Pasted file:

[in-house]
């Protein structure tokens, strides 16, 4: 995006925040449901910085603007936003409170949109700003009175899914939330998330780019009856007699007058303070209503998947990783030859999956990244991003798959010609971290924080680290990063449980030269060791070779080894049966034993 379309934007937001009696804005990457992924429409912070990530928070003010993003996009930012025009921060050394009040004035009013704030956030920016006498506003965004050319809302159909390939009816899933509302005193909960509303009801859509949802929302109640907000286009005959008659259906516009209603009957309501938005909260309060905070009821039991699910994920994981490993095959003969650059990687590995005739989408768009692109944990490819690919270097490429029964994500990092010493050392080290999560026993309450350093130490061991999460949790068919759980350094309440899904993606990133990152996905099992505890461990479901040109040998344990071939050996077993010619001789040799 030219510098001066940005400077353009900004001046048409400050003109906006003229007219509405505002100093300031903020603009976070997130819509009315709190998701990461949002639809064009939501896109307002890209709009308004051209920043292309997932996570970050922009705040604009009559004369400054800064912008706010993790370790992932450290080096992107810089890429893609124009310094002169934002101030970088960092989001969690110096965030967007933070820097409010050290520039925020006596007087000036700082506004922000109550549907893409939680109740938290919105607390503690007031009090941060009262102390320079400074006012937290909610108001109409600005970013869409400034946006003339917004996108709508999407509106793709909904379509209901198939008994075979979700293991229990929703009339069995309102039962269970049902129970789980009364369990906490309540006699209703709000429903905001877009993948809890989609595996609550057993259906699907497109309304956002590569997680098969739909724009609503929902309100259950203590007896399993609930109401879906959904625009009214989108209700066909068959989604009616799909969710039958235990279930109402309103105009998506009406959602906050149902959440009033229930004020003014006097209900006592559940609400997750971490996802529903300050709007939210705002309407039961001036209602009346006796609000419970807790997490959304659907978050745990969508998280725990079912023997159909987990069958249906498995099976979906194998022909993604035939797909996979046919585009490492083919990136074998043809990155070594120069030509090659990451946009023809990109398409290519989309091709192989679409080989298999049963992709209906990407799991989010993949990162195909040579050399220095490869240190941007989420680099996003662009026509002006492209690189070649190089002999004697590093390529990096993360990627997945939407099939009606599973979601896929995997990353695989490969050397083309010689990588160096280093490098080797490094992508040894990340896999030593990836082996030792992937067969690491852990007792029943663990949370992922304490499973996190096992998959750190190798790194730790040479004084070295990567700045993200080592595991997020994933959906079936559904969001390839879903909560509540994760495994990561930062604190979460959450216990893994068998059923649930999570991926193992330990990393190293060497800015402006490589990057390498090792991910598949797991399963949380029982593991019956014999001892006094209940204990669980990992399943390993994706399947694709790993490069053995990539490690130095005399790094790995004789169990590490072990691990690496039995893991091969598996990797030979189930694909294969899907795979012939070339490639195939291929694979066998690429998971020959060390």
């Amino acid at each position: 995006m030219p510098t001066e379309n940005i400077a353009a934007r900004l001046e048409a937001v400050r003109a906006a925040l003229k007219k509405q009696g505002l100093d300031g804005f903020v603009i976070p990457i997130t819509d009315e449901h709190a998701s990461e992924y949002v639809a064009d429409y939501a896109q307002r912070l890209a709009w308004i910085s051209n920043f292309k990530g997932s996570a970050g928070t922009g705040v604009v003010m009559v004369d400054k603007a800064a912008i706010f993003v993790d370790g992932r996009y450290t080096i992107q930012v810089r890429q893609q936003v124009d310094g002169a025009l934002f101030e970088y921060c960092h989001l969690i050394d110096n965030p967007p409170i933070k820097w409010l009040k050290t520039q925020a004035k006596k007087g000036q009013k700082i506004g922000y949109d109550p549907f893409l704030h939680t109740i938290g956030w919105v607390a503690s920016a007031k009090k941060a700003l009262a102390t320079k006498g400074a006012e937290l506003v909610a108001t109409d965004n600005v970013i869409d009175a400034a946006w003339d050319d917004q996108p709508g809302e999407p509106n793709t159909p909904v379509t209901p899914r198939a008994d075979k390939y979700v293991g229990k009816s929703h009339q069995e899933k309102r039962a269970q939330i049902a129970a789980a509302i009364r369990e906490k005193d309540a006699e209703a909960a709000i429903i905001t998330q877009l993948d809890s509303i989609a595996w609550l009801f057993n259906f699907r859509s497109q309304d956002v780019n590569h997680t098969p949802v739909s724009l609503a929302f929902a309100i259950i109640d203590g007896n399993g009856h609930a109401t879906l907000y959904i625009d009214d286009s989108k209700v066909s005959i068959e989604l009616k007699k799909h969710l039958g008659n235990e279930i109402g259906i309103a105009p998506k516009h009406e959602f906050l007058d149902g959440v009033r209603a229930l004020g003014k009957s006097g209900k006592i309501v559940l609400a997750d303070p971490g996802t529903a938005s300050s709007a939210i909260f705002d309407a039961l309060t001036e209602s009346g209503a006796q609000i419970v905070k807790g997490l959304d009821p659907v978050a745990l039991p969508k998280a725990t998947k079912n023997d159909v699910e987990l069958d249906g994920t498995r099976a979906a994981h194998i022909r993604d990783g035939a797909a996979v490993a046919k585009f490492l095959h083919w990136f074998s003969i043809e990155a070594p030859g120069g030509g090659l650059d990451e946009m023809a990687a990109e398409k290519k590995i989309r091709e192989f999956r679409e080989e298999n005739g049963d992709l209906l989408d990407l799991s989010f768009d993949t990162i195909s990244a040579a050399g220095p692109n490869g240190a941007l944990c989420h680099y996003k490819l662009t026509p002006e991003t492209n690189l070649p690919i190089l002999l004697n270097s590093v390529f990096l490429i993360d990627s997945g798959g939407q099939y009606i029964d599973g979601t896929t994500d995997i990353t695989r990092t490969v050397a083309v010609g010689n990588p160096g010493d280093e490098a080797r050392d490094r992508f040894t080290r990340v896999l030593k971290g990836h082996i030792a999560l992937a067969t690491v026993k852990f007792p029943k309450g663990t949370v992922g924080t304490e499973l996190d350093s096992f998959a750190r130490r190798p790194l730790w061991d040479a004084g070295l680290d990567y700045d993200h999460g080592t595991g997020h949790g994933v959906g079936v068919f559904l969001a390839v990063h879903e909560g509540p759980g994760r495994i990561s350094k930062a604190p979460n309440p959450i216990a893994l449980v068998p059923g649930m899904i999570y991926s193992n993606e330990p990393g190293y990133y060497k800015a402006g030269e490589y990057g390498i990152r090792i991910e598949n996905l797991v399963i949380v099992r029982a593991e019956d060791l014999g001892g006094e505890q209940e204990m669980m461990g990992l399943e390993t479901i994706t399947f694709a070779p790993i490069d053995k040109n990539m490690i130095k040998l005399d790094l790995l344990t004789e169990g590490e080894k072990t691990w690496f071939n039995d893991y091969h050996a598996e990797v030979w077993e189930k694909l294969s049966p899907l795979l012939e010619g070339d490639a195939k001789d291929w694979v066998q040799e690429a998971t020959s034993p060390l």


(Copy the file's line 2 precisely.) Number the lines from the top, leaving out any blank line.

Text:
């Protein structure tokens, strides 16, 4: 995006925040449901910085603007936003409170949109700003009175899914939330998330780019009856007699007058303070209503998947990783030859999956990244991003798959010609971290924080680290990063449980030269060791070779080894049966034993 379309934007937001009696804005990457992924429409912070990530928070003010993003996009930012025009921060050394009040004035009013704030956030920016006498506003965004050319809302159909390939009816899933509302005193909960509303009801859509949802929302109640907000286009005959008659259906516009209603009957309501938005909260309060905070009821039991699910994920994981490993095959003969650059990687590995005739989408768009692109944990490819690919270097490429029964994500990092010493050392080290999560026993309450350093130490061991999460949790068919759980350094309440899904993606990133990152996905099992505890461990479901040109040998344990071939050996077993010619001789040799 030219510098001066940005400077353009900004001046048409400050003109906006003229007219509405505002100093300031903020603009976070997130819509009315709190998701990461949002639809064009939501896109307002890209709009308004051209920043292309997932996570970050922009705040604009009559004369400054800064912008706010993790370790992932450290080096992107810089890429893609124009310094002169934002101030970088960092989001969690110096965030967007933070820097409010050290520039925020006596007087000036700082506004922000109550549907893409939680109740938290919105607390503690007031009090941060009262102390320079400074006012937290909610108001109409600005970013869409400034946006003339917004996108709508999407509106793709909904379509209901198939008994075979979700293991229990929703009339069995309102039962269970049902129970789980009364369990906490309540006699209703709000429903905001877009993948809890989609595996609550057993259906699907497109309304956002590569997680098969739909724009609503929902309100259950203590007896399993609930109401879906959904625009009214989108209700066909068959989604009616799909969710039958235990279930109402309103105009998506009406959602906050149902959440009033229930004020003014006097209900006592559940609400997750971490996802529903300050709007939210705002309407039961001036209602009346006796609000419970807790997490959304659907978050745990969508998280725990079912023997159909987990069958249906498995099976979906194998022909993604035939797909996979046919585009490492083919990136074998043809990155070594120069030509090659990451946009023809990109398409290519989309091709192989679409080989298999049963992709209906990407799991989010993949990162195909040579050399220095490869240190941007989420680099996003662009026509002006492209690189070649190089002999004697590093390529990096993360990627997945939407099939009606599973979601896929995997990353695989490969050397083309010689990588160096280093490098080797490094992508040894990340896999030593990836082996030792992937067969690491852990007792029943663990949370992922304490499973996190096992998959750190190798790194730790040479004084070295990567700045993200080592595991997020994933959906079936559904969001390839879903909560509540994760495994990561930062604190979460959450216990893994068998059923649930999570991926193992330990990393190293060497800015402006490589990057390498090792991910598949797991399963949380029982593991019956014999001892006094209940204990669980990992399943390993994706399947694709790993490069053995990539490690130095005399790094790995004789169990590490072990691990690496039995893991091969598996990797030979189930694909294969899907795979012939070339490639195939291929694979066998690429998971020959060390």